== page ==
Listening Well

I recently attended a 3-day immersion program studying attachment theory. At one point we were asked to draw a circle and plot how we were raised to deal with nine “core” emotions. If we were allowed to have/express that emotion in our family, it went in the circle. If not, it went outside the circle.

Without thinking about it, I plotted the emotional map of my childhood as “before” and “after.” “Before” was life with a bi-polar father before he accepted care. “After” was life after he accepted care. This was not a dramatic choice. It was a very banal choice; almost clinical. I had grown up with two distinctly different experiences, both were valuable insights for me. As such, they both had a place in the circle.

We were then asked to break into small groups and share our circles. After sharing mine, the conversation immediately shifted from “oh that is interesting” to curiosity about the mentally ill. I was peppered with questions like, “What was that like?” and “What did that do to you?”

I felt very exposed, vulnerable. I backpedaled. “Oh, no it’s fine. I’m totally fine! I am fine now. It’s totally fine!” 

When I was finally able to break away, I had a good run, then a good think. Why was I so disturbed by their reaction? I am familiar with people’s curiosity. I usually anticipate it. Why was this so upsetting? 

Because, to me, mental illness wasn’t a focal point of this exercise. I was on a different trajectory. And for them, the only thing they heard was “bi-polar.” They just heard the “before.” They completely ignored the “after.” They were so interested in the juicy tabloid bits of bi-polar that they ignored the fact that I also talked about an after - a point at which many of those core emotions were sitting comfortably inside that circle with a bi-polar father.

They missed my point. They didn’t hear me.

There are a lot of reasons why we misunderstand each other. Maybe it is because the other seems foreign and that makes us scared. Maybe because it peaks our curiosity. Maybe it is because we are distracted. Maybe we are clinging to preconceived notions and stereo-types.

Maybe it is because we are not listening well.

Listening well requires that we turn down the volume on our own internal conversation. We have to focus on the “hear” (see what I did there?) and now.

This week, if we are lucky and blessed, we will be sharing a meal with people we love and who love us. That often means we will be breaking bread with people we don’t ideologically agree with. This can cause a contraction. It can make us mad. How do we share space with people we don’t agree with?

There are no easy answers. Your best option may be to walk away. It may be to avoid the conversation entirely. If, however, you are endeavoring to turn down your own noise and be a better listener, I recommend trying the “2 second pause then reflect” approach.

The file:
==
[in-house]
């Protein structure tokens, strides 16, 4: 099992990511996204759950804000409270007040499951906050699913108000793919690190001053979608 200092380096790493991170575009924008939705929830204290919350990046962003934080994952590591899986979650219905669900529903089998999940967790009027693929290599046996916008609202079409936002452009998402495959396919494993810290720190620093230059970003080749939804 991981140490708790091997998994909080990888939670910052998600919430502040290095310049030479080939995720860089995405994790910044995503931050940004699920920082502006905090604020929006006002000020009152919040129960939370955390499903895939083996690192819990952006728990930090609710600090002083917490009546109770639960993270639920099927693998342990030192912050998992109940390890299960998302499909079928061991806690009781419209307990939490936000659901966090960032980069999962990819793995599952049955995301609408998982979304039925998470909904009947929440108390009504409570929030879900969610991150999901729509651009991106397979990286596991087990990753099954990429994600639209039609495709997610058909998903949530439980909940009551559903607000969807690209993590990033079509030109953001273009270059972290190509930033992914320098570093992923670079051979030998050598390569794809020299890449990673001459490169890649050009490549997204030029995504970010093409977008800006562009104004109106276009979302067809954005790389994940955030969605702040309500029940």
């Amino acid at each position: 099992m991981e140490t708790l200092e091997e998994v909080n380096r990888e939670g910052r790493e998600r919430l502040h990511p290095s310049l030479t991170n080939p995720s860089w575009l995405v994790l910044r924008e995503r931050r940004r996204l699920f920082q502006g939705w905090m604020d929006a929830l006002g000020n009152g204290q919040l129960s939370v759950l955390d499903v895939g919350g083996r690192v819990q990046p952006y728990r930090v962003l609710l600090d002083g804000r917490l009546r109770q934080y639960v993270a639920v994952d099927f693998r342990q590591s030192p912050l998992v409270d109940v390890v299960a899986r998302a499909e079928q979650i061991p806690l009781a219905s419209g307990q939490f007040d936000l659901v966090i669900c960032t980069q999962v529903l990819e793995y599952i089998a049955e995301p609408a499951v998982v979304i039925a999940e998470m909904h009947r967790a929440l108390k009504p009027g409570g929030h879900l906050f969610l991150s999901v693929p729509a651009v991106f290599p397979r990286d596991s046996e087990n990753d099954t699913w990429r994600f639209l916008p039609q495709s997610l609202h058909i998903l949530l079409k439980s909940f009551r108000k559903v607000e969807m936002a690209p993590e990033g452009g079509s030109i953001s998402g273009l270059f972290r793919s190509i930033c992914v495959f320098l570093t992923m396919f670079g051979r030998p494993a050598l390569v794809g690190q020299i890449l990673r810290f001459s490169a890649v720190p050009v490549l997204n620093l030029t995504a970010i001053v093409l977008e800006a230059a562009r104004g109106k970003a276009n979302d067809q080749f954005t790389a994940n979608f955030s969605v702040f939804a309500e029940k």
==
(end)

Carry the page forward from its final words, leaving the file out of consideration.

When someone says something to you, wait 2 seconds and then tell them what you heard. For example:

Kiddo:  Mom, I do not want to do Math is Cool!

Me: (RAPID THINKING “Yes you do! You love math! You will have so much fun! All your friends are doing it! Just give it a try!!”Wait 2 seconds. Reflect… You don’t want to do Math is cool.

I know, this sounds phony, and it actually is when you first do it. But it works. It forces you to pay attention.

The two second pause forces us to process what we heard rather than jumping right into what we are thinking (which, let’s be honest here, is usually something about ourselves). Reflecting back makes us codify what we heard. And, since we most likely don’t want to get caught looking silly, we will pay closer attention so that when we reflect back, we get it right. 

Give it a shot. You may be surprised how often you hear yourself saying “oh I know exactly what you mean! I blah blah blah…” Notice how often you start forming your next question, counter point, or thought without even processing what the person said. 

When you find yourself saying bum-rushing the conversation, stop. Take a moment and reflect back what you heard: 

Kiddo: No! Math is Cool is going to be a lot of work. 

Me: (RAPID THINKING: Wellyeahitisgoingtobealotofwork,butthat’sOK!) Wait 2 seconds, Reflects… You don’t want a lot of extra work. 

Kiddo: No! I can barely keep up with what I have now. 

Me: (RAPID THINKING. Yes, this is true you are struggling with your work loadWait 2 sec. Reflect… It sounds like you are afraid you will be overwhelmed. Am I hearing you correctly? 

Kiddo: Yes! 

I’m not going to lie, it’s a ton of work. It also feels very hokey and awkward at first. However, the whole point of conversation is to hear each other and be heard. Anything less is just us making noises at each other. Anything less and we’ve missed the point entirely. 

I wish you all the love and bounty of the season friends. May your table be full and your heart fuller.